Nevertheless, they continue to be a major source of revenue for asset manager’s intent on hugging the benchmark.
Let me explain how these work….
Companies such as Merrill Lynch, UBS, Morgan Stanley and others love to thrust you into a basket of 75-100 stocks and charge an ongoing management fee for the privilege of their research and security selection. These are typically used by financial advisors and brokers who don’t understand how to construct a diversified portfolio.
So after you fill out the requisite investment questionnaire, you usually get the pitch on how this “large-cap value” account is perfect for your situation. Instead of buying the iShares Russell 1000 Value (IWD), which carries a 0.20% expense ratio, they are going to put you in a more concentrated portfolio of carefully selected equities.
Oh, and did I mention that will probably cost you in the neighborhood of 0.50% – 1.00% per year?
In addition to the fees, one of the reasons these separate accounts are beloved is they make the advisor look smart. I mean if you saw just one ETF in your account that had $200,000 invested in it, you would probably think that doesn’t look all that sturdy. But if you spread that money in $2,000 increments over 100 stocks, now they look really brilliant.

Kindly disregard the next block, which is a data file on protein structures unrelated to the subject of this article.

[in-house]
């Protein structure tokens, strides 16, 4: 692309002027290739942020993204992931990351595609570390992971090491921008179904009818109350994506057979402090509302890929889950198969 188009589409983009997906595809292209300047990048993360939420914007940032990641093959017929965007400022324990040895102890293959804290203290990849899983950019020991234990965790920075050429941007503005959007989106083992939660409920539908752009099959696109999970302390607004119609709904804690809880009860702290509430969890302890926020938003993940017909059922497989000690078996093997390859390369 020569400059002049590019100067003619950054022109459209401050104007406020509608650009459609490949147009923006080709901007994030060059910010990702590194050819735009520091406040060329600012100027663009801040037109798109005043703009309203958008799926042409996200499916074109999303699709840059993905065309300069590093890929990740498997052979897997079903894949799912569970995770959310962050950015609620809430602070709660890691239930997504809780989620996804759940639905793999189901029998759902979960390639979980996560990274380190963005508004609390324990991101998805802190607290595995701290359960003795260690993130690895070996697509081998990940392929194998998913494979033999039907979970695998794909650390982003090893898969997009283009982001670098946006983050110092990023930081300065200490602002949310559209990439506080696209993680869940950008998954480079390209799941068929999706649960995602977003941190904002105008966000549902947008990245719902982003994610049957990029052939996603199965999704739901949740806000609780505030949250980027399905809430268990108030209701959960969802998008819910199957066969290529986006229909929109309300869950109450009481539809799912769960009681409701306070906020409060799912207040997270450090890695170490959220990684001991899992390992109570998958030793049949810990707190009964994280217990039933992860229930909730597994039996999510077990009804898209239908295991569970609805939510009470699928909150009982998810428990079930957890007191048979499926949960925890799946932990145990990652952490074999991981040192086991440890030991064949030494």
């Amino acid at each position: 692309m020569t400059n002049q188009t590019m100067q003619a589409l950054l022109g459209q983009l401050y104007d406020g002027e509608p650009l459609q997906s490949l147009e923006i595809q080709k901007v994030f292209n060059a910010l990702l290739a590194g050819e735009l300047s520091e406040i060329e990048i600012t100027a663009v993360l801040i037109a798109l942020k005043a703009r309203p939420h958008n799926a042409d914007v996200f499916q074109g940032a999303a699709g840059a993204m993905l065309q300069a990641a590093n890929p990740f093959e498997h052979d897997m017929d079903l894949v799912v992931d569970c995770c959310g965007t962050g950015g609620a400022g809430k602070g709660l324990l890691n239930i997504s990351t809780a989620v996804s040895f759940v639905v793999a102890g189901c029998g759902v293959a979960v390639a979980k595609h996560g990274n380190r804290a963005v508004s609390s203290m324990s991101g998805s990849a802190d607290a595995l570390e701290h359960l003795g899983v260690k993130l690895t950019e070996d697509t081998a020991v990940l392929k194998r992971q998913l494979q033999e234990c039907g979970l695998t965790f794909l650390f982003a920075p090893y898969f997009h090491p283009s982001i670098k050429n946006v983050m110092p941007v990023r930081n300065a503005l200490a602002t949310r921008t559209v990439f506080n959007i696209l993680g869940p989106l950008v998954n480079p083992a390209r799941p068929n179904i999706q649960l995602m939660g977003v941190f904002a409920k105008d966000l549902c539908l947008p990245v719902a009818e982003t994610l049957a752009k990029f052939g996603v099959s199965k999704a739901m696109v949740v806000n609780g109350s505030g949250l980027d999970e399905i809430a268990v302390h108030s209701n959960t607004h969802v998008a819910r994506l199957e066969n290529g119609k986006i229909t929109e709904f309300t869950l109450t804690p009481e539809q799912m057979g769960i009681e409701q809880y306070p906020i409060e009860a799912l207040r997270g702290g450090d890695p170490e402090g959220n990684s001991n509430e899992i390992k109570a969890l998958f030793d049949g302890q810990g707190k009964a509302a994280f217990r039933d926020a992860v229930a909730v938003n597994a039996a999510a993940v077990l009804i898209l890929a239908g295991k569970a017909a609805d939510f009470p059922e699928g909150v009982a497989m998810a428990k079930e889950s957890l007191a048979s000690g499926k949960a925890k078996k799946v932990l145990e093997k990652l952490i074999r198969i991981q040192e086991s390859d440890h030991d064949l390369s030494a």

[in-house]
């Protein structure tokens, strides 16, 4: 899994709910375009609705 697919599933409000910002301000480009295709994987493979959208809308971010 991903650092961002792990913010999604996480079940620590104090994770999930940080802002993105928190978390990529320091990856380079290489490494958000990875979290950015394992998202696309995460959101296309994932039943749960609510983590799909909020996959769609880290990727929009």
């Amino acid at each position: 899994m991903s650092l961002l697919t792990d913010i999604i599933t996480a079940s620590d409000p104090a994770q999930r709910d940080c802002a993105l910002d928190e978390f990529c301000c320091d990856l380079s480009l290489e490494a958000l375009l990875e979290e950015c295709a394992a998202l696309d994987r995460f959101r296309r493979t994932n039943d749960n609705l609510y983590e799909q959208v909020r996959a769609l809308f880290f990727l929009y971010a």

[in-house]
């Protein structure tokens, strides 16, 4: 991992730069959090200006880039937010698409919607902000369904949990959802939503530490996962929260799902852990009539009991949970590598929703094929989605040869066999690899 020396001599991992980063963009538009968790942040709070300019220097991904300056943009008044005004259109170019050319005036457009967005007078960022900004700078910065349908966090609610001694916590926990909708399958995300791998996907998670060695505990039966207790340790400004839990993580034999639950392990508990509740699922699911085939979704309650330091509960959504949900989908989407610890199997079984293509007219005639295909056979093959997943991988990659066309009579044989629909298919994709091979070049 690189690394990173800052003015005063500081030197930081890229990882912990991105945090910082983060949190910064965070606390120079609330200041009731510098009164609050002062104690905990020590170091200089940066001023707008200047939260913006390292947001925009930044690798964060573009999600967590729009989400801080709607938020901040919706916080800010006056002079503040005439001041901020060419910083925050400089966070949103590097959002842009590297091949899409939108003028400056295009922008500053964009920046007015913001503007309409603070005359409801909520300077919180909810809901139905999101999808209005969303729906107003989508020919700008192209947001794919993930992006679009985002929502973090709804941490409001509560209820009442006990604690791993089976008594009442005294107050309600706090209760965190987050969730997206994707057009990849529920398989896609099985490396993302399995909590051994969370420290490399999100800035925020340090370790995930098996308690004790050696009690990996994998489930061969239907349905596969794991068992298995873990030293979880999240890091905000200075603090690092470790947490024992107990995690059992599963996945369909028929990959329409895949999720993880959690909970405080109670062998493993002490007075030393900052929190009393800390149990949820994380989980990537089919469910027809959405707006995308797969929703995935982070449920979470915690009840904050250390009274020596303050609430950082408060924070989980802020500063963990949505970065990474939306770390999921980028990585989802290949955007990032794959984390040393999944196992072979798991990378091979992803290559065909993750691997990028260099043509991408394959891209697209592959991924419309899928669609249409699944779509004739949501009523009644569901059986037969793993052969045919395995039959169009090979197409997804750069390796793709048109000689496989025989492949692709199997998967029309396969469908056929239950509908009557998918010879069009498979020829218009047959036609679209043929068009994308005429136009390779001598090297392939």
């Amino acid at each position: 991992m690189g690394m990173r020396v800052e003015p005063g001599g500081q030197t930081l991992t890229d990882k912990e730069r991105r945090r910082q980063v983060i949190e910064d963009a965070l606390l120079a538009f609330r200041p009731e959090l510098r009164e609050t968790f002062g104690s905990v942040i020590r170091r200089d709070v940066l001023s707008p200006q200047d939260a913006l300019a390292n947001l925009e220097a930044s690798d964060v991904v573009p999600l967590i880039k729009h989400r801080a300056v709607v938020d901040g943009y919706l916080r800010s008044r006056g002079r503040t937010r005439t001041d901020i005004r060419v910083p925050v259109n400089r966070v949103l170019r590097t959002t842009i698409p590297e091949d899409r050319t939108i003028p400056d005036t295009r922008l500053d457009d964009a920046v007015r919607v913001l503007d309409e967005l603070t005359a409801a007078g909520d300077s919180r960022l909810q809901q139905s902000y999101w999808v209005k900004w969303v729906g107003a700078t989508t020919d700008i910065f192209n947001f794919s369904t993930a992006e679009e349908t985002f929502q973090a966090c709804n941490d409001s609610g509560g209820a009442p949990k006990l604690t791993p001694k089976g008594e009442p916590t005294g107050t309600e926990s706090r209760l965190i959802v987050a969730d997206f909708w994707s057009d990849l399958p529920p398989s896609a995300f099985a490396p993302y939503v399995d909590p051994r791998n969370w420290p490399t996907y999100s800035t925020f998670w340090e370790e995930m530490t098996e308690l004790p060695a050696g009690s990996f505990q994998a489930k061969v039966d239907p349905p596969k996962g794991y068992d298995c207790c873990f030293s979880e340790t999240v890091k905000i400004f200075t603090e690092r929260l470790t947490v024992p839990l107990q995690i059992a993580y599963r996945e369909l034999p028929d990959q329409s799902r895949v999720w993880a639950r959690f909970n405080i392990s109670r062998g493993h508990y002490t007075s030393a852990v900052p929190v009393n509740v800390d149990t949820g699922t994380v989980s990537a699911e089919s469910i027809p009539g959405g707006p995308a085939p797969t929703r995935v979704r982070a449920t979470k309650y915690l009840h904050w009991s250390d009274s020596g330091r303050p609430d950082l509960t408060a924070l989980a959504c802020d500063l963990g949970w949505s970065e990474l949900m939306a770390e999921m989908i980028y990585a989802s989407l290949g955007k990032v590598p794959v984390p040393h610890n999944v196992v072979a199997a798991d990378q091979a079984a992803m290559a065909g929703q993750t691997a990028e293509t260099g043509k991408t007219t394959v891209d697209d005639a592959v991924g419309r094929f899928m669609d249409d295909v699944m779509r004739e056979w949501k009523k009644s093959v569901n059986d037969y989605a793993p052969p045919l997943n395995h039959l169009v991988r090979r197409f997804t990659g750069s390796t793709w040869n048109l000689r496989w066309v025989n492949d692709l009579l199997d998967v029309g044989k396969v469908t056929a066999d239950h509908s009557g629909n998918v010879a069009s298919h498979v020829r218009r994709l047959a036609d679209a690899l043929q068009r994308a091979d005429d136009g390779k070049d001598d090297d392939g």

It’s also a way to make it hard to track the performance and beta of the strategy. The gains and losses for each individual stock within the portfolio are difficult to analyze on a regular basis. In addition, the fluctuations for the small position sizes don’t seem all that bad when they guess incorrectly and a few of them fall 20%. This is all a subterfuge to ensure you have no idea how your account is performing versus a benchmark.
Lastly, the separate account is designed to make it difficult for you to leave. I mean who wants to transfer that account out and pay $5-$10 transaction fees to liquidate all those positions?
I just did a quick screen and found 19 large-cap value ETFs currently trading today. IWD is the largest, but you can certainly replace that with the Schwab U.S. Large-Cap Value ETF (SCHV) for just 0.07% annually. The Vanguard Value ETF (VTV) is the second largest ETF in this space and charges an expense ratio of 0.09%.
The Bottom Line
If you find a separate account manager who has consistently beat their benchmark by 3-5% per year over 5 or 10 years, then certainly that strategy is worthy of your consideration. However, in the real world those are needles in the haystack.
Most investors are getting sold the equivalent of a high fee index mutual fundwhen they are put into these products. They rarely make a meaningful divergence in performance that is worth paying the added expense above a passively managed ETF. In addition, there are now many actively managed equity ETFs with reasonable expense ratios that may make for a suitable alternative.
Make sure you do your due diligence before putting your money in a separate account. The investing game is hard enough without having additional roadblocks of expenses, liquidity, or transparency in your way.
This article is brought to you courtesy of David Fabian from FMD Capital Management.